In today’s Academic Minute, Dr. Wally Covington of Northern Arizona University explains why the forests of the American West have become more susceptible to large fires and outlines efforts to restore their natural ecology.
Wally Covington is Regents’ Professor and Director of the Ecological Restoration Institute at Northern Arizona University. He has received national and international recognition for his work in forest ecosystem health, restoration ecology, and fire effects on forest ecosystems. He holds a Ph.D. in applied forest ecosystem analysis from Yale University.
Dr. W. Wallace Covington – Wildfires and Forest Restoration
One of today’s greatest conservation challenges is the decline of forests that evolved with frequent, low intensity surface fires. These forests now burn with high intensity crown fires on a scale of half million acres, an area half the size of Long Island. We are seeing these changes throughout dry forests of the West. The outlook is grim. Climate change is bringing extreme droughts and high winds, both of which exacerbate the problem.
These landscapes were once dominated by open, park-like forests, kept open by naturally occurring, frequent surface fires. That all changed with Euro-American settlement and the introduction of heavy livestock grazing. Grazing removed the grass across vast landscapes, effectively eliminating natural fires.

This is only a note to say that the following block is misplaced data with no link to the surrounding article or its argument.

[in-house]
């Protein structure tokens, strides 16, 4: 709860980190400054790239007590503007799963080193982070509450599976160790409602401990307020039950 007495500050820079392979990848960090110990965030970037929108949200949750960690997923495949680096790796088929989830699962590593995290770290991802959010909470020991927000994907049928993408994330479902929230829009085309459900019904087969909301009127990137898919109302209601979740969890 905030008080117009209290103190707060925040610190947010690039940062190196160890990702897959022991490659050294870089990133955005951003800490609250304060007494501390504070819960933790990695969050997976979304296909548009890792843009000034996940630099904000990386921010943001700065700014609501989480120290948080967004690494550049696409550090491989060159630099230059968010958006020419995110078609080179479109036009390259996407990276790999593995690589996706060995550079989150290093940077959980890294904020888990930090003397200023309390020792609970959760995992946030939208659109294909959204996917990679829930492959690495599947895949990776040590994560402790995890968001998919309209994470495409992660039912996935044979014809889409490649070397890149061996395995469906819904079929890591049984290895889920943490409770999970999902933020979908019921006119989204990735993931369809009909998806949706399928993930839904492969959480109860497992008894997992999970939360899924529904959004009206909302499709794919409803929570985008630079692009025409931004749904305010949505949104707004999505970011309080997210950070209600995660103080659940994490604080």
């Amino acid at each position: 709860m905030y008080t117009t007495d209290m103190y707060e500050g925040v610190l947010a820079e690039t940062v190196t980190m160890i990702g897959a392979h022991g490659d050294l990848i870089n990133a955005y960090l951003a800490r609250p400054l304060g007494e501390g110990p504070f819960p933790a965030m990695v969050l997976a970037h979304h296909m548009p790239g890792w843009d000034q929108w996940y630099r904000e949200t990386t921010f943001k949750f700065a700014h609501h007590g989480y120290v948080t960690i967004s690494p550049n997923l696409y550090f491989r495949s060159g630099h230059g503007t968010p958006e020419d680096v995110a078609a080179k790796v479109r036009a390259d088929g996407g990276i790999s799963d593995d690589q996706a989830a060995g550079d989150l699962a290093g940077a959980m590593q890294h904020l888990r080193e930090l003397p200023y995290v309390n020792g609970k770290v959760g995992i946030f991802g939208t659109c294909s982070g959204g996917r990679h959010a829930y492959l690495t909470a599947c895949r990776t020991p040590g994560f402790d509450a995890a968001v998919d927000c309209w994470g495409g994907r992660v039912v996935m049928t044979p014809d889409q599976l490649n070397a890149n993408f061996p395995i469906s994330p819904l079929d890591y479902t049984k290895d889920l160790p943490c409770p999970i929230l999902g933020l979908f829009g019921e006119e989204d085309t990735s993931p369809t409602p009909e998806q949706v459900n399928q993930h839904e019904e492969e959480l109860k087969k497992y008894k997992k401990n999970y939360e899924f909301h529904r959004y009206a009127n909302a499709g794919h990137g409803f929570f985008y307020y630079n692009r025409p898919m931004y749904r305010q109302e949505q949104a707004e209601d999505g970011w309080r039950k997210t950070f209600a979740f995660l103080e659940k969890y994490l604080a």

In the absence of these fires, tree populations irrupted to levels far beyond the carrying capacity of the land. Natural fire regimes once limited tree densities at 10 to 60 trees per acre. Today, 500 to 1000 trees per acre is the norm. These excessive tree densities have shifted the role of fire from maintaining forest health, to a destructive force that can impair ecosystems for centuries.
All is not lost. For example, in Arizona the 4 Forest Restoration Initiative is working to restore 2.4 million acres that stretches from the Grand Canyon to the New Mexico border. Other landscape restoration efforts are spreading throughout the West. Today many of us are optimistic about getting on top of this problem. If we are successful, future generations will have healthy forests that are an asset, instead of a liability.